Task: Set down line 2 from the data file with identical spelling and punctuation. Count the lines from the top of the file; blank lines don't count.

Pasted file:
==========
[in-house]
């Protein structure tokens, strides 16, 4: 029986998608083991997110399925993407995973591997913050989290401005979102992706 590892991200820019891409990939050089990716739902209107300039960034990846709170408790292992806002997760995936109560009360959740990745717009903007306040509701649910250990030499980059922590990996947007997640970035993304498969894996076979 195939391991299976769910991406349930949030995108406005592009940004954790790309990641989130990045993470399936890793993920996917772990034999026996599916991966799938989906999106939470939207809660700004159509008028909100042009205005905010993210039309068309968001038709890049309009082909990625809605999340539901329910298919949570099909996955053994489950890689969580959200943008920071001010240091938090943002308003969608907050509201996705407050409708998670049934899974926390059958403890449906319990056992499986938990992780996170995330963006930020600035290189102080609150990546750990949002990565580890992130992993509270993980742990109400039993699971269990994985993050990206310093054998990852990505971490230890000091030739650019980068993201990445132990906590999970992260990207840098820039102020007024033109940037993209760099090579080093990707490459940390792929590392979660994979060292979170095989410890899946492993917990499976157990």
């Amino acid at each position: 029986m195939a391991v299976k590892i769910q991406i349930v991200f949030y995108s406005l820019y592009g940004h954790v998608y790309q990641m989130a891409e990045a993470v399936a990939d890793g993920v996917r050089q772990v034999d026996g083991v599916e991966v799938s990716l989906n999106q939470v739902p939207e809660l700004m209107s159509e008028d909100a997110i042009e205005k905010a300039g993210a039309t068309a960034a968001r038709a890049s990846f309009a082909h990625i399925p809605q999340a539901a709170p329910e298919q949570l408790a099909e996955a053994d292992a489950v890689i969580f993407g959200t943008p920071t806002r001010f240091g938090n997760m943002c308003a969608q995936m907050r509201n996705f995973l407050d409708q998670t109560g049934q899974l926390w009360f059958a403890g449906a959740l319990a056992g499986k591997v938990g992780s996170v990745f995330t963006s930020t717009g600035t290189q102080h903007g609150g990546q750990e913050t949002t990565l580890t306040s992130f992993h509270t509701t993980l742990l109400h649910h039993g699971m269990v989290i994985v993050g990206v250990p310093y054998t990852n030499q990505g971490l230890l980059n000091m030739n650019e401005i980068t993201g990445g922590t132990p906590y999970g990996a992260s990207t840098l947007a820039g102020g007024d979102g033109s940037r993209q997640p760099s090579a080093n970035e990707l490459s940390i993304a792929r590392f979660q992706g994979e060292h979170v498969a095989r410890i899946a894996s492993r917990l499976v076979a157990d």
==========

């Protein structure tokens, strides 16, 4: 029986998608083991997110399925993407995973591997913050989290401005979102992706 590892991200820019891409990939050089990716739902209107300039960034990846709170408790292992806002997760995936109560009360959740990745717009903007306040509701649910250990030499980059922590990996947007997640970035993304498969894996076979 195939391991299976769910991406349930949030995108406005592009940004954790790309990641989130990045993470399936890793993920996917772990034999026996599916991966799938989906999106939470939207809660700004159509008028909100042009205005905010993210039309068309968001038709890049309009082909990625809605999340539901329910298919949570099909996955053994489950890689969580959200943008920071001010240091938090943002308003969608907050509201996705407050409708998670049934899974926390059958403890449906319990056992499986938990992780996170995330963006930020600035290189102080609150990546750990949002990565580890992130992993509270993980742990109400039993699971269990994985993050990206310093054998990852990505971490230890000091030739650019980068993201990445132990906590999970992260990207840098820039102020007024033109940037993209760099090579080093990707490459940390792929590392979660994979060292979170095989410890899946492993917990499976157990």